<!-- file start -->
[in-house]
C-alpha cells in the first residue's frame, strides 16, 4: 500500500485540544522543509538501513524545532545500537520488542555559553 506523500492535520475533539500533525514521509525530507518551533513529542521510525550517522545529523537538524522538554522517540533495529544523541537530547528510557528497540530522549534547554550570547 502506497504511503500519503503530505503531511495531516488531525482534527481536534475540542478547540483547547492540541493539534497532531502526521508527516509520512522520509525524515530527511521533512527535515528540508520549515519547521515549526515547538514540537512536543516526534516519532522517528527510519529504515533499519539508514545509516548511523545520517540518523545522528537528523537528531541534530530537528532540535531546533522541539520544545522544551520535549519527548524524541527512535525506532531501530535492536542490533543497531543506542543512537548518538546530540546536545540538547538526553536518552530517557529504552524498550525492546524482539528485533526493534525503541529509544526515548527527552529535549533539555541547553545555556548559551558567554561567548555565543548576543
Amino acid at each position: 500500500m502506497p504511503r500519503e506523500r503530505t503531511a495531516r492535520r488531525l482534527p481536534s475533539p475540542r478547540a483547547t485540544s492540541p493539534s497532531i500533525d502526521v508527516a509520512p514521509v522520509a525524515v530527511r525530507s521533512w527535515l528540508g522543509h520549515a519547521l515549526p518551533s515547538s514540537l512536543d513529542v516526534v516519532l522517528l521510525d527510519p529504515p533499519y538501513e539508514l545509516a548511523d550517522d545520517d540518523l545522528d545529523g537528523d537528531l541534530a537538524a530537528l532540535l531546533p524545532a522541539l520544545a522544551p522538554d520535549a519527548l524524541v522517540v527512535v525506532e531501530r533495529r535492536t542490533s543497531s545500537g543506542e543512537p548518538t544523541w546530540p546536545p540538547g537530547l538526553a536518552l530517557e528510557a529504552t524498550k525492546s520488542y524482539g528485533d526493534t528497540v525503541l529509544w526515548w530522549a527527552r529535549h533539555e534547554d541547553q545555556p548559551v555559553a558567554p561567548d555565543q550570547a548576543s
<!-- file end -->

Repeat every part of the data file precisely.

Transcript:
[in-house]
C-alpha cells in the first residue's frame, strides 16, 4: 500500500485540544522543509538501513524545532545500537520488542555559553 506523500492535520475533539500533525514521509525530507518551533513529542521510525550517522545529523537538524522538554522517540533495529544523541537530547528510557528497540530522549534547554550570547 502506497504511503500519503503530505503531511495531516488531525482534527481536534475540542478547540483547547492540541493539534497532531502526521508527516509520512522520509525524515530527511521533512527535515528540508520549515519547521515549526515547538514540537512536543516526534516519532522517528527510519529504515533499519539508514545509516548511523545520517540518523545522528537528523537528531541534530530537528532540535531546533522541539520544545522544551520535549519527548524524541527512535525506532531501530535492536542490533543497531543506542543512537548518538546530540546536545540538547538526553536518552530517557529504552524498550525492546524482539528485533526493534525503541529509544526515548527527552529535549533539555541547553545555556548559551558567554561567548555565543548576543
Amino acid at each position: 500500500m502506497p504511503r500519503e506523500r503530505t503531511a495531516r492535520r488531525l482534527p481536534s475533539p475540542r478547540a483547547t485540544s492540541p493539534s497532531i500533525d502526521v508527516a509520512p514521509v522520509a525524515v530527511r525530507s521533512w527535515l528540508g522543509h520549515a519547521l515549526p518551533s515547538s514540537l512536543d513529542v516526534v516519532l522517528l521510525d527510519p529504515p533499519y538501513e539508514l545509516a548511523d550517522d545520517d540518523l545522528d545529523g537528523d537528531l541534530a537538524a530537528l532540535l531546533p524545532a522541539l520544545a522544551p522538554d520535549a519527548l524524541v522517540v527512535v525506532e531501530r533495529r535492536t542490533s543497531s545500537g543506542e543512537p548518538t544523541w546530540p546536545p540538547g537530547l538526553a536518552l530517557e528510557a529504552t524498550k525492546s520488542y524482539g528485533d526493534t528497540v525503541l529509544w526515548w530522549a527527552r529535549h533539555e534547554d541547553q545555556p548559551v555559553a558567554p561567548d555565543q550570547a548576543s